Lung Cancer: Fellow Case Report Slide: Lung Cancer |

An Unexpected Source of Hemoptysis FREE TO VIEW

Claudia Onofrei, MD; Damien Patel, MD; Aliya Noor, MD
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Indiana University, Department of Pulmonary and Critical Care, Indianapolis, IN

Copyright 2016, American College of Chest Physicians. All Rights Reserved.

Chest. 2016;150(4_S):682A. doi:10.1016/j.chest.2016.08.777
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SESSION TITLE: Fellow Case Report Slide: Lung Cancer

SESSION TYPE: Affiliate Case Report Slide

PRESENTED ON: Sunday, October 23, 2016 at 03:15 PM - 04:15 PM

INTRODUCTION: Most endobronchial lesions represent primary lung tumors or an infectious process. Endobronchial metastases (EBMs) are a very rare occurrence. Breast, colon, and kidney neoplasms are the more common types of cancers associated with EBMs. We present a rare case of endobronchial hepatocellular carcinoma presenting as hemoptysis.

CASE PRESENTATION: 58 year old male with history of orthotopic liver transplant in 2012 for hepatocellular carcinoma (HCC) secondary to hepatitis C infection (HCV), with post-transplant recurrence of the HCV, admitted to our institution with submassive hemoptysis. Computed tomography (CT) of the chest showed mediastinal lymphadenopathy with bilateral pulmonary nodules. The patient underwent bronchoscopy and endobronchial ultrasound with fine needle aspiration (FNA) of the subcarinal lymph node. He was found to have two polypoid, friable, non-obstructive endobronchial lesions with spontaneous bleeding in bronchus intermedius and right middle lobe respectively. Successful hemostasis was achieved with Argon Plasma Coagulation (APC). FNA cytology of the subcarinal node showed polygonal tumor cells with large round nuclei, prominent nucleoli and abundant eosinophilic cytoplasm, as well as focal bile production consistent with metastatic HCC. The patient was started on Sorafenib and radiation therapy shortly after the diagnosis was made.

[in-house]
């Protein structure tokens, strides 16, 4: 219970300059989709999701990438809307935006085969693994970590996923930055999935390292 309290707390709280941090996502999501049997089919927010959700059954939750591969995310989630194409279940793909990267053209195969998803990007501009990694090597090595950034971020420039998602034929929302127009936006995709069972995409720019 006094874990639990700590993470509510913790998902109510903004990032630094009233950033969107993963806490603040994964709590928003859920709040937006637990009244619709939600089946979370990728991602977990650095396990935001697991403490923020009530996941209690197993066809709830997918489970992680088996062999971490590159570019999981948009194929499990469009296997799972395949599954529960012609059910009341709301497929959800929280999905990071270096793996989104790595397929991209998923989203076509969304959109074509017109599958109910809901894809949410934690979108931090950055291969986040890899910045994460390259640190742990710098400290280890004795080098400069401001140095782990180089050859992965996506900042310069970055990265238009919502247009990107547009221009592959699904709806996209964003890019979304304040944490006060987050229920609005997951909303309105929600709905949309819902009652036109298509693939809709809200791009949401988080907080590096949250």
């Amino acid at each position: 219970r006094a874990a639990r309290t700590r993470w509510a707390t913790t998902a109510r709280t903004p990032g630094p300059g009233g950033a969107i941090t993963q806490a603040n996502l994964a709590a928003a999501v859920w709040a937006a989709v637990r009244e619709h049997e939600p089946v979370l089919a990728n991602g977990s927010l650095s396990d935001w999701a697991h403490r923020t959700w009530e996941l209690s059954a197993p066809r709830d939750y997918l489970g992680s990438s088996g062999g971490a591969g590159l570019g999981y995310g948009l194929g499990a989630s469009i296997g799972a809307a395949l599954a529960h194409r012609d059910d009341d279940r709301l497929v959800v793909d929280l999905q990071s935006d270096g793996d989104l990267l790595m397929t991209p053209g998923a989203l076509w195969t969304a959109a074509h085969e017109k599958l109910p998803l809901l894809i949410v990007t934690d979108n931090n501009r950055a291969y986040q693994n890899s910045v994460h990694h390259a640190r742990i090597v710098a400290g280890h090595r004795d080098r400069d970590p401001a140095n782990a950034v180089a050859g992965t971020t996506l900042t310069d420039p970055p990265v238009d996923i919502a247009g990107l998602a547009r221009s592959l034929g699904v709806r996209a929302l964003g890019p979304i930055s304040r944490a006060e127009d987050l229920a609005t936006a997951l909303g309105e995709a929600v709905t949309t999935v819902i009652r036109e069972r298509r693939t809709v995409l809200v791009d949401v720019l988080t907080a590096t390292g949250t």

DISCUSSION: EBM from hepatocellular carcinoma carry a poor prognosis, with mean overall survival 9-15 months after diagnosis1. Up until 2013 there were only seven cases described in the medical literature2. The presentation, bronchoscopic appearance, and imaging findings can make it hard to distinguish from bronchogenic carcinoma. Four types of EBM formation have been proposed: type I - direct metastasis to the bronchus, type II - bronchial invasion by a parenchymal lesion, type III - bronchial invasion by mediastinal or hilar lymph node metastasis and type IV - peripheral lesions extended along the proximal bronchus1.

CONCLUSIONS: Most lung recurrences in HCC are associated with longer survival compared to liver recurrences3. Early diagnosis of metastatic HCC is crucial for initiation of therapy.

Reference #1: Escartin A., et al, Recurrence of hepatocellular carcinoma after liver transplantation, Transplant Proceedings, 2007, 39(7):2308-10

Reference #2: Szumera-Cieckieqicz A., et al, Endobronchial Metastasis from Hepatocellular Carcinoma - a case description with literature review, International Journal of Clinical Exp Pathology, 2013, 6(9):1942-7

DISCLOSURE: The following authors have nothing to disclose: Claudia Onofrei, Damien Patel, Aliya Noor

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